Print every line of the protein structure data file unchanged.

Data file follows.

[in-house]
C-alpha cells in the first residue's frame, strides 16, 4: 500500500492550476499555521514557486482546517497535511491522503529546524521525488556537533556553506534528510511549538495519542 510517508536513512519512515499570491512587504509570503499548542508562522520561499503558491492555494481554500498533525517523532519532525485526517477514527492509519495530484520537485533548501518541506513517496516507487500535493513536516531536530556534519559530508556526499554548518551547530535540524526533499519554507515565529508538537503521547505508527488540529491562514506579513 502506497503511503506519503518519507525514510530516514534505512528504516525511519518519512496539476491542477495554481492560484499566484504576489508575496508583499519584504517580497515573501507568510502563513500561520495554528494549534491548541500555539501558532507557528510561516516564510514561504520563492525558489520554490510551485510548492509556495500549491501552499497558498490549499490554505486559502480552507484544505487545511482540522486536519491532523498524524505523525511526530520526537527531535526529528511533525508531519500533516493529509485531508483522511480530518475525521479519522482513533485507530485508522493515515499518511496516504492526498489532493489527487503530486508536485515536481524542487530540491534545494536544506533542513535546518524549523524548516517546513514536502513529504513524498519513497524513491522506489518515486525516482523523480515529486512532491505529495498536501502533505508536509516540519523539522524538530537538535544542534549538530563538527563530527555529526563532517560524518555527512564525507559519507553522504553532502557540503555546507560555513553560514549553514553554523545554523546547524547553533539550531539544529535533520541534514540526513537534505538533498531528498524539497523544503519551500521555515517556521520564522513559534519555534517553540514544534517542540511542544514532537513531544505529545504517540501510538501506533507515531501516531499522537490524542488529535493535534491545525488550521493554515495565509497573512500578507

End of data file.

[in-house]
C-alpha cells in the first residue's frame, strides 16, 4: 500500500492550476499555521514557486482546517497535511491522503529546524521525488556537533556553506534528510511549538495519542 510517508536513512519512515499570491512587504509570503499548542508562522520561499503558491492555494481554500498533525517523532519532525485526517477514527492509519495530484520537485533548501518541506513517496516507487500535493513536516531536530556534519559530508556526499554548518551547530535540524526533499519554507515565529508538537503521547505508527488540529491562514506579513 502506497503511503506519503518519507525514510530516514534505512528504516525511519518519512496539476491542477495554481492560484499566484504576489508575496508583499519584504517580497515573501507568510502563513500561520495554528494549534491548541500555539501558532507557528510561516516564510514561504520563492525558489520554490510551485510548492509556495500549491501552499497558498490549499490554505486559502480552507484544505487545511482540522486536519491532523498524524505523525511526530520526537527531535526529528511533525508531519500533516493529509485531508483522511480530518475525521479519522482513533485507530485508522493515515499518511496516504492526498489532493489527487503530486508536485515536481524542487530540491534545494536544506533542513535546518524549523524548516517546513514536502513529504513524498519513497524513491522506489518515486525516482523523480515529486512532491505529495498536501502533505508536509516540519523539522524538530537538535544542534549538530563538527563530527555529526563532517560524518555527512564525507559519507553522504553532502557540503555546507560555513553560514549553514553554523545554523546547524547553533539550531539544529535533520541534514540526513537534505538533498531528498524539497523544503519551500521555515517556521520564522513559534519555534517553540514544534517542540511542544514532537513531544505529545504517540501510538501506533507515531501516531499522537490524542488529535493535534491545525488550521493554515495565509497573512500578507